The 4000 mAh battery also lasts forever. Even with my intensive use and bad reception of the battery, I arrived home every night with almost the remaining 40% despite the 3-4 hours of screen time under the F1 belt. So far, that has no equal in my experience. I could not kill F1 in a single day, and I'm sure that with normal use, it could easily last two days. It's been a while since I suffered from anxiety, and now I can not imagine going back to the other phones that need a mid-afternoon recharge to last all day.
The reception has been a mixed bag. I get almost the same result in 4G or WiFi as my Pixel 2XL, which means that the intensity of the signal is non-existent indoors in my pharmacy and that WiFi does not reach the stock room. I've had other smartphones with better reception in the last year, but this is more anecdotal evidence than a scientific comparison.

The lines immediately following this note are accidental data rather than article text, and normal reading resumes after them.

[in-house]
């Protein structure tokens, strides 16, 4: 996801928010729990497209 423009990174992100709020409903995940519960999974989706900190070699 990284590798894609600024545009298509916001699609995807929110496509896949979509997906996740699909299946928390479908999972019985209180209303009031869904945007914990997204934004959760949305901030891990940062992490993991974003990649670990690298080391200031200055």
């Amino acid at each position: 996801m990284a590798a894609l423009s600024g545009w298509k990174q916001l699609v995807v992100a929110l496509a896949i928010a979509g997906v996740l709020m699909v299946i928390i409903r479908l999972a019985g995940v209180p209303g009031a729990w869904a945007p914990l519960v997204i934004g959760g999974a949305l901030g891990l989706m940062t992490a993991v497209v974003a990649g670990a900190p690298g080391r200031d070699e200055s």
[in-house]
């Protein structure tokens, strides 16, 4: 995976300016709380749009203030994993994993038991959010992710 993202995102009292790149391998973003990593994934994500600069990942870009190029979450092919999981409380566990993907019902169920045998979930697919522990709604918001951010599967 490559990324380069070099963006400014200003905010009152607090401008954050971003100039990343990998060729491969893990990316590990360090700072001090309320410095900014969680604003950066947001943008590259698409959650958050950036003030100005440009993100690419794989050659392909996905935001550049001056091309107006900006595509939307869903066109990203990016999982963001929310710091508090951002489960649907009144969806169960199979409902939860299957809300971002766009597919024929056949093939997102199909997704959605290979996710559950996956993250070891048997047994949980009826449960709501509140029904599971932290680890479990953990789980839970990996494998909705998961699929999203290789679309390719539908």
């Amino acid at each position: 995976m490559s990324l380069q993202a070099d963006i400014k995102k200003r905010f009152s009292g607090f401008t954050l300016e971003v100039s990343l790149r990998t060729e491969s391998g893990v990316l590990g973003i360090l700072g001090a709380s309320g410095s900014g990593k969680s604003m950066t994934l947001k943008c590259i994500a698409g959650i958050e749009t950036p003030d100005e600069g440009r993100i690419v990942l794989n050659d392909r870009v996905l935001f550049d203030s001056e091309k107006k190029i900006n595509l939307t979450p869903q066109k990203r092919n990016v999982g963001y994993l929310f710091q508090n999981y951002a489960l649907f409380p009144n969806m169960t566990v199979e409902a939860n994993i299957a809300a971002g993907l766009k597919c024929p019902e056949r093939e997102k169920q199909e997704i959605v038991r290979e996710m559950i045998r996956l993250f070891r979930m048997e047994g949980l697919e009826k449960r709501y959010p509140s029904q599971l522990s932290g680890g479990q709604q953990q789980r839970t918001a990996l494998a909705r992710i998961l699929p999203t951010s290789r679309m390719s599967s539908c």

Screenshots taken in MIUI 9.6, before upgrading to stable MIUI 10.
From the software point of view, I spent my two weeks with Little F1 running Android 8.1 with MIUI 9.6 at the top. Little has promised to update it at least to P and Q and has already started to launch MIUI 10 stable (still based on Oreo 8.1). The OTA did not arrive to my unit on time, but yesterday I checked it and then I went back to MIUI 10.8.10.25 beta.
MIUI's experience is regular, with several benefits and some disappointments, and I have already deepened it, so you should read it if you want all the details. I will not repeat next to say that MIUI 10 solves some of the problems of 9.6, and I like some of them, but the constant complaint, requests for permission and ads left a bitter taste in the mouth.
I can not watch videos taken with the camera in the built-in player without giving access to phone calls.